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Seattle Mariners: Dustin Ackley and Justin Smoak, the best and worst

Breaking down a hitter into even smaller sample sizes can be dangerous, but sometimes I need to be encouraged or suppress my excitement to bring me closer to reality.

Stephen Brashear

Today the San Francisco Giants are the champions of major league baseball. The offensive juggernaut San Francisco Giants? Hardly. The Giants hit 103 home runs, fewest in the major leagues. Hey Mariners, move those fences back out!

When you see how much the Giants progressed in the last five years, it's not hard to envision certain other baseball teams getting better. Even, yes, the Seattle Mariners. The Giants had their fourth straight losing season in 2008 and officially moved out of the Barry Bonds era and into the Bruce Bochy, Buster Posey, Tim Lincecum, Matt Cain era. They were no longer "a superstar", they were becoming a team.

Cain, Lincecum, Pablo Sandoval, Posey, Brian Wilson, Sergio Romo, and Madison Bumgarner formed a mostly-young core that won the title in 2010. A few solid young hitters, a great rotation, a solid bullpen, several big surprises like Ryan Vogelsong and Marco Scutaro, have propelled the Giants to two championships in three years. Even when Lincecum faded, when Melky Cabrera was suspended, when Wilson got hurt.. they came together and won it as a team that mostly grew up together.

This is what the M's, like many teams, are hoping for. But can they?

Two major parts of the puzzle are Dustin Ackley and Justin Smoak. At least, that was originally what they were brought in for. As top 20 prospects that were acquired as the number two pick in the draft and as the centerpiece of the Cliff Lee trade, Ackley and Smoak were the building blocks of a lineup that would be so potent you'd have to see a doctor if it lasted for longer than four hours. Well, you know what they say about best laid plans.

After 355 career games, Smoak is hitting .223/.306/.377. The bat that was supposed to turn into Mark Teixeira has skipped all of Tex's good years and gone straight to the bad.

Ackley, the can't-miss hitter, missed. He drove Missed Daisy and hit .226/.294/.328 in his sophomore season.

However, it's not all bad. It's not all good, but it's not all bad. As we continue this series, last looking at Michael Saunders and Kyle Seager, here are two more core pieces of a lineup that's supposed to get better. Small sample sizes be damned, I need some hope.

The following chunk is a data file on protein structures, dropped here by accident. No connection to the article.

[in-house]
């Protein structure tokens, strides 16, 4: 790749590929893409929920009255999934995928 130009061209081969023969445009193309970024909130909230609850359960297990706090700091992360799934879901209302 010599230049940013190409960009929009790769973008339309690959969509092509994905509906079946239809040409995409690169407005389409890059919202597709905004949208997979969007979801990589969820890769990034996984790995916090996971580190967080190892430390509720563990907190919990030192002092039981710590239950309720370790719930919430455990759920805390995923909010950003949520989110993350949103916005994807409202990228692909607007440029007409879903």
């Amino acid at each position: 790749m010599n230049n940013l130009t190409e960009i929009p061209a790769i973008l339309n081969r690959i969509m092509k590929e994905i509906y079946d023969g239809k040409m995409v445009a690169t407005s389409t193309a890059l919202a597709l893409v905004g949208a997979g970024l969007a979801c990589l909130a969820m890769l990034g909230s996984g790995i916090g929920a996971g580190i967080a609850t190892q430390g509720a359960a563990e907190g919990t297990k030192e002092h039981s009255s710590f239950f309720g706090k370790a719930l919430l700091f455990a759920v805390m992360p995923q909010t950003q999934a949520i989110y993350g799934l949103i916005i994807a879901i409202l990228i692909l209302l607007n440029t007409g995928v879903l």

Justin Smoak

The Best: Aug 14 - Oct 3 - 42 games, .288/.375/.475, 6 HR, 8 2B, 26 K/20 BB, .315 BABIP

The Worst: Mar 28 - Jul 23 - 90 games, .189/.253/.320, 13 HR, 6 2B, 85 K/29 BB, .211 BABIP

I will make this really simple for Smoak and split it into two parts of his entire season: Before he got sent down to Tacoma and after he was called back up. Even in Tacoma he wasn't that good (.242/.390/.364 in 20 games) but he did draw walks in his limited time there. When he came back, there was a significant difference in his production.

BABIP and word choice be damned, Smoak plain sucked in his first 90 games. He earned the demotion. When he came back, he earned another shot to start 2013 at first base. He hit two more doubles after he came back than he did before he was sent down, and he did it in less than half as many games. He dramatically reduced his strikeout rate, got on base at the level we used to expect, and even if he never hits 35 home runs, we'd much rather have him around hitting .280 with 20 home runs, than hitting .190, period. I don't care if it comes with 40 home runs, if we wanted Adam Dunn we'd go get Adam Dunn.

Smoak really put it together in the final month of the year, hitting .341/.426/.580 after August. But we aren't asking for that for a whole season. We don't expect you to be Miguel Cabrera.

Just stop sucking.

Dustin Ackley

The Best: Apr 25 - Jun 1 - 33 games, .260/.345/.405, 3 HR, 8 2B, 5 SB, 0 CS, 30 K/ 17 BB, .316 BABIP

The Worst: Jun 2 - Oct 3 - 103 games, .212/.277/.303, 8 HR, 11 2B, 7 SB, 2 CS, 80 K/37 BB, .245 BABIP

Oh boy. This was honestly the best I could do for Dustin as a hitter. Maybe I'll distract you for a little while by saying that he's turned into a pretty good fielder. Ackley is actually turning into like the exact opposite of what he was supposed to be as a prospect.

Strengths used to be plate discipline. He walked 15.7% and struck out 11.7% of the time in 82 double-A games in 2010. "He knows the strike zone better than the umps do." Yeah, well.. the umps suck too. In 243 career games, Ackley is striking out 19.4% of the time and walking 9.5%. He reduced strikeouts in 2012 but also walked less.

We wanted a guy that could hold his own at second base, walk 15% of the time, hit .290-.310, some years maybe compete for a batting title, steal 25-30 bases, hit 10-15 home runs, and just be one of those special all-around leaders. I kind of pictured a Grady Sizemore of the infield. Instead we're getting a Grady Sizemore of 2012 except not injured.

Ackley finished the year hitting .226/.294/.328 with 12 HR, 13 SB, on a .265 BABIP. He made more contact in 2012 than he did last year, but hit fewer line drives and more groundballs, so maybe he should have made less contact.

When it comes to prospects, I'm almost always one of the last guys to abandon ship. Ackley is turning 25 next year, he's got a lot of time to get better and I think he wants desperately to do that. But he also went backwards in his second season and he offered few rays of light during the season, unlike most of the M's struggling young hitters. It's very likely that 2013 will be Ackley's make-or-break year with the M's and the fans, because we all figured and expected that he'd be better than this.

We've already got our staff ace with a perfect game, a la Matt Cain. We need him to be our Buster Posey.

Next time: Jesus Montero and John Jaso

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